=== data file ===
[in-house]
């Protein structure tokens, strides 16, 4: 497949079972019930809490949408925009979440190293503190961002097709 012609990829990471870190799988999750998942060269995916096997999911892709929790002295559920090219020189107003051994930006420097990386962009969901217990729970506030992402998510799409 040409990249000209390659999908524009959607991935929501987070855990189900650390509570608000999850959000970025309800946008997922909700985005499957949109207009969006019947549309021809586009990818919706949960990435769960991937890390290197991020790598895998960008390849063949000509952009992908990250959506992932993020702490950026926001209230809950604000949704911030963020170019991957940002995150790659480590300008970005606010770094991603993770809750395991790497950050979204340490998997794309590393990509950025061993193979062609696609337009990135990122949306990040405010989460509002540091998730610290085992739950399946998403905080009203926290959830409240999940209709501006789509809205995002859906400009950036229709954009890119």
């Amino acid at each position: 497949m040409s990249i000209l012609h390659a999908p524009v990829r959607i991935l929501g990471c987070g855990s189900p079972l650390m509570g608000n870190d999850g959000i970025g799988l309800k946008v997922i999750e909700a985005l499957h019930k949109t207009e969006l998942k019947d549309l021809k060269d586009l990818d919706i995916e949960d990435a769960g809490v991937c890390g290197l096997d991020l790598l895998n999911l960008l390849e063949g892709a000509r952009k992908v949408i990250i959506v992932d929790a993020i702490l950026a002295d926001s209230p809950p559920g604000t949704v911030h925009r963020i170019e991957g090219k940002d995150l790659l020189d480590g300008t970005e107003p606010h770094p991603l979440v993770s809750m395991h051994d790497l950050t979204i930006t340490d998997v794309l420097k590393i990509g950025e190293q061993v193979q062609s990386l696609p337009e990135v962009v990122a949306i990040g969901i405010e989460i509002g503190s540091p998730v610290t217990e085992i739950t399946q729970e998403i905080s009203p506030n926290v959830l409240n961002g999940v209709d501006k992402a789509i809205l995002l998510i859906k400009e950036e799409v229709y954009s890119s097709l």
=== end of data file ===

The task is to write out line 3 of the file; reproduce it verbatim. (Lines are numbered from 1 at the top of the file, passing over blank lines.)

């Amino acid at each position: 497949m040409s990249i000209l012609h390659a999908p524009v990829r959607i991935l929501g990471c987070g855990s189900p079972l650390m509570g608000n870190d999850g959000i970025g799988l309800k946008v997922i999750e909700a985005l499957h019930k949109t207009e969006l998942k019947d549309l021809k060269d586009l990818d919706i995916e949960d990435a769960g809490v991937c890390g290197l096997d991020l790598l895998n999911l960008l390849e063949g892709a000509r952009k992908v949408i990250i959506v992932d929790a993020i702490l950026a002295d926001s209230p809950p559920g604000t949704v911030h925009r963020i170019e991957g090219k940002d995150l790659l020189d480590g300008t970005e107003p606010h770094p991603l979440v993770s809750m395991h051994d790497l950050t979204i930006t340490d998997v794309l420097k590393i990509g950025e190293q061993v193979q062609s990386l696609p337009e990135v962009v990122a949306i990040g969901i405010e989460i509002g503190s540091p998730v610290t217990e085992i739950t399946q729970e998403i905080s009203p506030n926290v959830l409240n961002g999940v209709d501006k992402a789509i809205l995002l998510i859906k400009e950036e799409v229709y954009s890119s097709l």